Jason Pettit’s Jeep Wrangler has winter and summer modes – the latter featuring the sort of roof and doors rarely seen in the UK. It’s ready to flay the star-spangled banner off-road at any time of year, however – especially if it gives its owner the chance to cause some mischief in the process…
‘I do like to go out playing with the Landy boys every now and then.’ says Jason Pettit. You just know there’s a wind-up coming, right?
‘One Christmas,’ he continues, ‘we were out playing in the snow. I’d been following them for about an hour in quite bad conditions, and I took a couple of tries to get over a large mound of snow that the Landies had already been over. After I got over it, a couple of them came over to laugh that I had struggled… but their faces changed when I told them I was still waiting for something that needed me to put it into four-wheel drive!’
Such is the stuff of all great off-road banter. It comes and goes between every fan of every marque, and the entertainment it provides us all is endless. As of course is the entertainment we get from our vehicles themselves.
in Jason’s case, the vehicle is a Jeep Wrangler TJ. Actually, it’s two Jeep Wrangler TJs. One of them is, in his words, an ongoing project, though with LPG and a Clayton long-arm suspension job it’s already quite the beast.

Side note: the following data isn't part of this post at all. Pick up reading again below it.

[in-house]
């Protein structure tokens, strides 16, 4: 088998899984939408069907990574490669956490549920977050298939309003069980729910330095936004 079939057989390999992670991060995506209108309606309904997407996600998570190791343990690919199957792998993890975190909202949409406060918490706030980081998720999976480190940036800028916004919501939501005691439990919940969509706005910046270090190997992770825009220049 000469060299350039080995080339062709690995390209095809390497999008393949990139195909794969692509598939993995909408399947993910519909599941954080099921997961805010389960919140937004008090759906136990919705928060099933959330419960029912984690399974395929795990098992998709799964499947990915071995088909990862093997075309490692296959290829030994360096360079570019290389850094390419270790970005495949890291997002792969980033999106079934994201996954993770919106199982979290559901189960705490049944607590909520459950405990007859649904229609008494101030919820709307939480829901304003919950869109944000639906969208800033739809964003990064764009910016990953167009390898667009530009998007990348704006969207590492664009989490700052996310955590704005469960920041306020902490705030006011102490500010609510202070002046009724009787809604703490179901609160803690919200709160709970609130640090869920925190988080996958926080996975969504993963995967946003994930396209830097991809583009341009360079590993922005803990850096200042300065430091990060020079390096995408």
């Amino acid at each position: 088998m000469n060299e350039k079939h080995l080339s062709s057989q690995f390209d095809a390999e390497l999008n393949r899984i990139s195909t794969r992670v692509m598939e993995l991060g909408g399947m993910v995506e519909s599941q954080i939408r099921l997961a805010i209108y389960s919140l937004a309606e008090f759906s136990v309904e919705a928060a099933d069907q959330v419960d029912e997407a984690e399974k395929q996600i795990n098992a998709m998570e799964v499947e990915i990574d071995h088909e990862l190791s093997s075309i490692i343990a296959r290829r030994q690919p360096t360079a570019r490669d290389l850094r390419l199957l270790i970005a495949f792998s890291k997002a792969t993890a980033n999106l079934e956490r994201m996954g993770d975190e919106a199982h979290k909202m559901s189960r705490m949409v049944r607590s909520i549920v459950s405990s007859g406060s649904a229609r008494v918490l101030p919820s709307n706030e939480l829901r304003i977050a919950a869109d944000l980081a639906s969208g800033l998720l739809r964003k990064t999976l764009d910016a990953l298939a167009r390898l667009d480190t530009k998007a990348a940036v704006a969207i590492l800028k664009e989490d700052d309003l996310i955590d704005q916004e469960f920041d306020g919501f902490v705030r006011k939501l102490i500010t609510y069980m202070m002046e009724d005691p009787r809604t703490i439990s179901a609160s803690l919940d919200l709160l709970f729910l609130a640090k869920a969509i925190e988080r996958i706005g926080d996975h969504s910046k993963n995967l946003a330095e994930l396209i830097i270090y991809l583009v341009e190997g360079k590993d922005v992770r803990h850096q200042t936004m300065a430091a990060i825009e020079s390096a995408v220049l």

And this is the other. Dating from 2002, it’s a 4.0-litre Sahara which, when Jason bought it, was already far from standard.
Now it’s farther yet. Jason is a mechanical engineer by trade, so he’s no stranger to having a spanner in his hand, and indeed he’s had a long line of 4x4s that bear testament to his willingness to get in there.
He used to race a Chenowth in the AWDC comp safari championship, for example, and you don’t do something like that without having a lot of commitment to the cause. He’s also owned a Mk2 Hi-Lux, a Toyota Surf on 33” tyres and, would you believe, a 1971 International Scout with a coil-spring conversion.
Compared to that little lot, the Jeeps he’s turned to in more recent times look decidedly conservative. He’s owned a 1989 YJ Wrangler, again converted to coils, and was one of the first people in Britain to put a JK on 35” tyres. So the TJ you see here represents a step backwards in time – though certainly not in quality.
This TJ in particular is a fine example of how far you can take a truck without going over the top. It runs 2.5” of suspension lift and 1.5” body spacers, which on a Wrangler creates enough room for some fairly life-changing tyres – yet instead of maxing out on either the size or the tread he uses, Jason has fitted it with a set of 33x12.50R15 Cooper Discoverer STT Pros.
Wrapped around offset steel modulars mounted on 1.25” spacers, these give the Wrangler a distinctly wide-shouldered stance. They live below a set of 6” Bushwacker wheelarch extensions, which do no harm in this regard - hard as it is to believe, this TJ is a full foot wider than when it left the factory.
That probably won’t have been the first thing you noticed when you looked at the pictures, though. At least, not if you’re used to Wranglers the way we have them in the UK. That’s because when we met Jason, the truck was running in summer mode – meaning it was sporting a set of US-style half doors made up of canvas stretched over a frame.